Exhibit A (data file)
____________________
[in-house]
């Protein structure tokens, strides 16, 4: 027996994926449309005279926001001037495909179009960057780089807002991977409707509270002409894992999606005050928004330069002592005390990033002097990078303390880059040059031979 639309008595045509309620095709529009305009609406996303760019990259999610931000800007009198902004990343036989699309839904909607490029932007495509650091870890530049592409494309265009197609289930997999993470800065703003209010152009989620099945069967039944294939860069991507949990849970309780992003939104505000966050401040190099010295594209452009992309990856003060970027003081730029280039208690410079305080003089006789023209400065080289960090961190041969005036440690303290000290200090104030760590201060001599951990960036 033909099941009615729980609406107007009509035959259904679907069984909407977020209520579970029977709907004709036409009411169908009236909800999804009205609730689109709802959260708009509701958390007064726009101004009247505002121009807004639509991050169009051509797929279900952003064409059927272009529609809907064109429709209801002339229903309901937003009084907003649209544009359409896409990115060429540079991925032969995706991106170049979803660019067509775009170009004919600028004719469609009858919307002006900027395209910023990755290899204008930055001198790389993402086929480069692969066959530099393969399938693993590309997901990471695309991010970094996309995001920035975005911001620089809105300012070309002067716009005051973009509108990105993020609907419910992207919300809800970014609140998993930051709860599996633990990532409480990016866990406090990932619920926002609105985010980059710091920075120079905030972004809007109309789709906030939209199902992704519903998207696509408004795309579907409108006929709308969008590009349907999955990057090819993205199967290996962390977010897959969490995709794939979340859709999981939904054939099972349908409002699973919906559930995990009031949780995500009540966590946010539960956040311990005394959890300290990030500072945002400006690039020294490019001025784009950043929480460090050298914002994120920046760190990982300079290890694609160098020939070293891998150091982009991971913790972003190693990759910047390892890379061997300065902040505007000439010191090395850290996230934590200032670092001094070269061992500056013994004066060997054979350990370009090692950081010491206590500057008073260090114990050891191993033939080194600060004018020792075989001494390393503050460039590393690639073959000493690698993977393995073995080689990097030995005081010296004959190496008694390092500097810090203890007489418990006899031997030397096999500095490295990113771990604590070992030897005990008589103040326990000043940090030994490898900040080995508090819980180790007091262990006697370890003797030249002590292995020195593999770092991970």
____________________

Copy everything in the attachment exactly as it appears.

[in-house]
């Protein structure tokens, strides 16, 4: 027996994926449309005279926001001037495909179009960057780089807002991977409707509270002409894992999606005050928004330069002592005390990033002097990078303390880059040059031979 639309008595045509309620095709529009305009609406996303760019990259999610931000800007009198902004990343036989699309839904909607490029932007495509650091870890530049592409494309265009197609289930997999993470800065703003209010152009989620099945069967039944294939860069991507949990849970309780992003939104505000966050401040190099010295594209452009992309990856003060970027003081730029280039208690410079305080003089006789023209400065080289960090961190041969005036440690303290000290200090104030760590201060001599951990960036 033909099941009615729980609406107007009509035959259904679907069984909407977020209520579970029977709907004709036409009411169908009236909800999804009205609730689109709802959260708009509701958390007064726009101004009247505002121009807004639509991050169009051509797929279900952003064409059927272009529609809907064109429709209801002339229903309901937003009084907003649209544009359409896409990115060429540079991925032969995706991106170049979803660019067509775009170009004919600028004719469609009858919307002006900027395209910023990755290899204008930055001198790389993402086929480069692969066959530099393969399938693993590309997901990471695309991010970094996309995001920035975005911001620089809105300012070309002067716009005051973009509108990105993020609907419910992207919300809800970014609140998993930051709860599996633990990532409480990016866990406090990932619920926002609105985010980059710091920075120079905030972004809007109309789709906030939209199902992704519903998207696509408004795309579907409108006929709308969008590009349907999955990057090819993205199967290996962390977010897959969490995709794939979340859709999981939904054939099972349908409002699973919906559930995990009031949780995500009540966590946010539960956040311990005394959890300290990030500072945002400006690039020294490019001025784009950043929480460090050298914002994120920046760190990982300079290890694609160098020939070293891998150091982009991971913790972003190693990759910047390892890379061997300065902040505007000439010191090395850290996230934590200032670092001094070269061992500056013994004066060997054979350990370009090692950081010491206590500057008073260090114990050891191993033939080194600060004018020792075989001494390393503050460039590393690639073959000493690698993977393995073995080689990097030995005081010296004959190496008694390092500097810090203890007489418990006899031997030397096999500095490295990113771990604590070992030897005990008589103040326990000043940090030994490898900040080995508090819980180790007091262990006697370890003797030249002590292995020195593999770092991970």